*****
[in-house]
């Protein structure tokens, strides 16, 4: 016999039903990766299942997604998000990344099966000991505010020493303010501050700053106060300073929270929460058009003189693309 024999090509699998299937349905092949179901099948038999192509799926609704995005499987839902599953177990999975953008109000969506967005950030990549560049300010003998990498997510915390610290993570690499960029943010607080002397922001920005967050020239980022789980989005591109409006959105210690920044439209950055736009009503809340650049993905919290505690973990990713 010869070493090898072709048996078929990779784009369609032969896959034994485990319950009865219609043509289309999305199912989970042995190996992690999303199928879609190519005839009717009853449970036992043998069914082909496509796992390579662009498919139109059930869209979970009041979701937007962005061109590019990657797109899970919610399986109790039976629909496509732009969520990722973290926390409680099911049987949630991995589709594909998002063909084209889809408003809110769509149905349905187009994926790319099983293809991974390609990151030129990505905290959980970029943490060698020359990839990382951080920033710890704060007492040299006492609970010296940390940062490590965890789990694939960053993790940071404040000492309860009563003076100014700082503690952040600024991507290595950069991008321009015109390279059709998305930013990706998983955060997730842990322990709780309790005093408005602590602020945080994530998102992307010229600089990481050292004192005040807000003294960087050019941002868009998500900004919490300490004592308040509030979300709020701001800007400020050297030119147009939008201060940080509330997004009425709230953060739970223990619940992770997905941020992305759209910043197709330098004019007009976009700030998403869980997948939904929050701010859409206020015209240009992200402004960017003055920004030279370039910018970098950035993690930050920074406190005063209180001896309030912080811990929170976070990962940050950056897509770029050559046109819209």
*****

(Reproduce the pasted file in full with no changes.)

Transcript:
[in-house]
């Protein structure tokens, strides 16, 4: 016999039903990766299942997604998000990344099966000991505010020493303010501050700053106060300073929270929460058009003189693309 024999090509699998299937349905092949179901099948038999192509799926609704995005499987839902599953177990999975953008109000969506967005950030990549560049300010003998990498997510915390610290993570690499960029943010607080002397922001920005967050020239980022789980989005591109409006959105210690920044439209950055736009009503809340650049993905919290505690973990990713 010869070493090898072709048996078929990779784009369609032969896959034994485990319950009865219609043509289309999305199912989970042995190996992690999303199928879609190519005839009717009853449970036992043998069914082909496509796992390579662009498919139109059930869209979970009041979701937007962005061109590019990657797109899970919610399986109790039976629909496509732009969520990722973290926390409680099911049987949630991995589709594909998002063909084209889809408003809110769509149905349905187009994926790319099983293809991974390609990151030129990505905290959980970029943490060698020359990839990382951080920033710890704060007492040299006492609970010296940390940062490590965890789990694939960053993790940071404040000492309860009563003076100014700082503690952040600024991507290595950069991008321009015109390279059709998305930013990706998983955060997730842990322990709780309790005093408005602590602020945080994530998102992307010229600089990481050292004192005040807000003294960087050019941002868009998500900004919490300490004592308040509030979300709020701001800007400020050297030119147009939008201060940080509330997004009425709230953060739970223990619940992770997905941020992305759209910043197709330098004019007009976009700030998403869980997948939904929050701010859409206020015209240009992200402004960017003055920004030279370039910018970098950035993690930050920074406190005063209180001896309030912080811990929170976070990962940050950056897509770029050559046109819209």